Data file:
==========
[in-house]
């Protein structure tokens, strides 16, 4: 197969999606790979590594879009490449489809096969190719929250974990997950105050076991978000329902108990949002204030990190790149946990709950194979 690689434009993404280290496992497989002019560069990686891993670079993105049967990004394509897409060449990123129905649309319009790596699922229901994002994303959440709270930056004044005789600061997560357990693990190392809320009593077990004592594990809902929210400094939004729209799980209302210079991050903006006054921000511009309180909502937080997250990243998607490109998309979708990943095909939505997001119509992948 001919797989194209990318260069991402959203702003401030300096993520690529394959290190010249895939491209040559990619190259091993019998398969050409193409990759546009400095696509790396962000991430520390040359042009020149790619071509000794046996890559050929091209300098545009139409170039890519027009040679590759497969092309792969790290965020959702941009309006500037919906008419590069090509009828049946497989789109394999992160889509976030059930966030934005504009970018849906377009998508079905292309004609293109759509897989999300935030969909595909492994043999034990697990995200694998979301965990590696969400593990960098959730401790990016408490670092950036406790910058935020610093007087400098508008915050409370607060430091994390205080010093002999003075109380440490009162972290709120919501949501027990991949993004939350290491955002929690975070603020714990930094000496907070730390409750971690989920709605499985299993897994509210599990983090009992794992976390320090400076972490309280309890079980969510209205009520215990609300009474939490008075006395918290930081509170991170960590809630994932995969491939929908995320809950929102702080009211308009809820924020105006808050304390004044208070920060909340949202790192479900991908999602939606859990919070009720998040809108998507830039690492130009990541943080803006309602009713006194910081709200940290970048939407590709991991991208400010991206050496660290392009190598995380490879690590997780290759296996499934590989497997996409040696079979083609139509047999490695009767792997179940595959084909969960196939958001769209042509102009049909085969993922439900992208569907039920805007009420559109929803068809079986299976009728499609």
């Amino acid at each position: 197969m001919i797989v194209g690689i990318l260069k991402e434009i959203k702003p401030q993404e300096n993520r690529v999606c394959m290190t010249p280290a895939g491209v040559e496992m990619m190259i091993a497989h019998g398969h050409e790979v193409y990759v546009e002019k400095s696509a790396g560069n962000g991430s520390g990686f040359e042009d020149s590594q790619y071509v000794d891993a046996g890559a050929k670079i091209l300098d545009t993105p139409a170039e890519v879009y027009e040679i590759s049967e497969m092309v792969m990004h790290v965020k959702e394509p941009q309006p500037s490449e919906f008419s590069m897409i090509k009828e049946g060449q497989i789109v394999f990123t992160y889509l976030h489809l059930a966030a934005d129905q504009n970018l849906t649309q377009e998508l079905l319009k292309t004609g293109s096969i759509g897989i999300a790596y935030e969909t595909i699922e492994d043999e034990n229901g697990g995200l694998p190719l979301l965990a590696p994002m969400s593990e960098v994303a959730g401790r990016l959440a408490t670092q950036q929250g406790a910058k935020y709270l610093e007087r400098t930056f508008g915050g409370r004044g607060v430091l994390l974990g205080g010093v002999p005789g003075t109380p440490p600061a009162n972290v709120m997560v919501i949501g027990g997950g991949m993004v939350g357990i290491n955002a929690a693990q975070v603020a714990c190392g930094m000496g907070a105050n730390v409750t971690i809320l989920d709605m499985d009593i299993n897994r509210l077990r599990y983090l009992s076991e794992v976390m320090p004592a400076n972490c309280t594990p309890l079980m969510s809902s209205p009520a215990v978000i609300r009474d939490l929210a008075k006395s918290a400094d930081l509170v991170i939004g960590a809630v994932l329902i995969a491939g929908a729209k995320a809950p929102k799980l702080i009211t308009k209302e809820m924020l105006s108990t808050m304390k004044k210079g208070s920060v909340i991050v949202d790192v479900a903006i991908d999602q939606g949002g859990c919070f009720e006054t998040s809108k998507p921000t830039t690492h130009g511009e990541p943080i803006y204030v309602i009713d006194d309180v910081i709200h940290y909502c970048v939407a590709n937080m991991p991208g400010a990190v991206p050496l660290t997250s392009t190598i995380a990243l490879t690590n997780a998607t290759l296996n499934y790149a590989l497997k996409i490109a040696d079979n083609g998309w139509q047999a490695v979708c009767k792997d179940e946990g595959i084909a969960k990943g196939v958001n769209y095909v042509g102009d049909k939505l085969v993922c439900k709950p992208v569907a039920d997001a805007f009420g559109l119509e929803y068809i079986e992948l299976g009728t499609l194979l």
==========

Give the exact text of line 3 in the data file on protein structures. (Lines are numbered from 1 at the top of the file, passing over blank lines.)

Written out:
């Amino acid at each position: 197969m001919i797989v194209g690689i990318l260069k991402e434009i959203k702003p401030q993404e300096n993520r690529v999606c394959m290190t010249p280290a895939g491209v040559e496992m990619m190259i091993a497989h019998g398969h050409e790979v193409y990759v546009e002019k400095s696509a790396g560069n962000g991430s520390g990686f040359e042009d020149s590594q790619y071509v000794d891993a046996g890559a050929k670079i091209l300098d545009t993105p139409a170039e890519v879009y027009e040679i590759s049967e497969m092309v792969m990004h790290v965020k959702e394509p941009q309006p500037s490449e919906f008419s590069m897409i090509k009828e049946g060449q497989i789109v394999f990123t992160y889509l976030h489809l059930a966030a934005d129905q504009n970018l849906t649309q377009e998508l079905l319009k292309t004609g293109s096969i759509g897989i999300a790596y935030e969909t595909i699922e492994d043999e034990n229901g697990g995200l694998p190719l979301l965990a590696p994002m969400s593990e960098v994303a959730g401790r990016l959440a408490t670092q950036q929250g406790a910058k935020y709270l610093e007087r400098t930056f508008g915050g409370r004044g607060v430091l994390l974990g205080g010093v002999p005789g003075t109380p440490p600061a009162n972290v709120m997560v919501i949501g027990g997950g991949m993004v939350g357990i290491n955002a929690a693990q975070v603020a714990c190392g930094m000496g907070a105050n730390v409750t971690i809320l989920d709605m499985d009593i299993n897994r509210l077990r599990y983090l009992s076991e794992v976390m320090p004592a400076n972490c309280t594990p309890l079980m969510s809902s209205p009520a215990v978000i609300r009474d939490l929210a008075k006395s918290a400094d930081l509170v991170i939004g960590a809630v994932l329902i995969a491939g929908a729209k995320a809950p929102k799980l702080i009211t308009k209302e809820m924020l105006s108990t808050m304390k004044k210079g208070s920060v909340i991050v949202d790192v479900a903006i991908d999602q939606g949002g859990c919070f009720e006054t998040s809108k998507p921000t830039t690492h130009g511009e990541p943080i803006y204030v309602i009713d006194d309180v910081i709200h940290y909502c970048v939407a590709n937080m991991p991208g400010a990190v991206p050496l660290t997250s392009t190598i995380a990243l490879t690590n997780a998607t290759l296996n499934y790149a590989l497997k996409i490109a040696d079979n083609g998309w139509q047999a490695v979708c009767k792997d179940e946990g595959i084909a969960k990943g196939v958001n769209y095909v042509g102009d049909k939505l085969v993922c439900k709950p992208v569907a039920d997001a805007f009420g559109l119509e929803y068809i079986e992948l299976g009728t499609l194979l």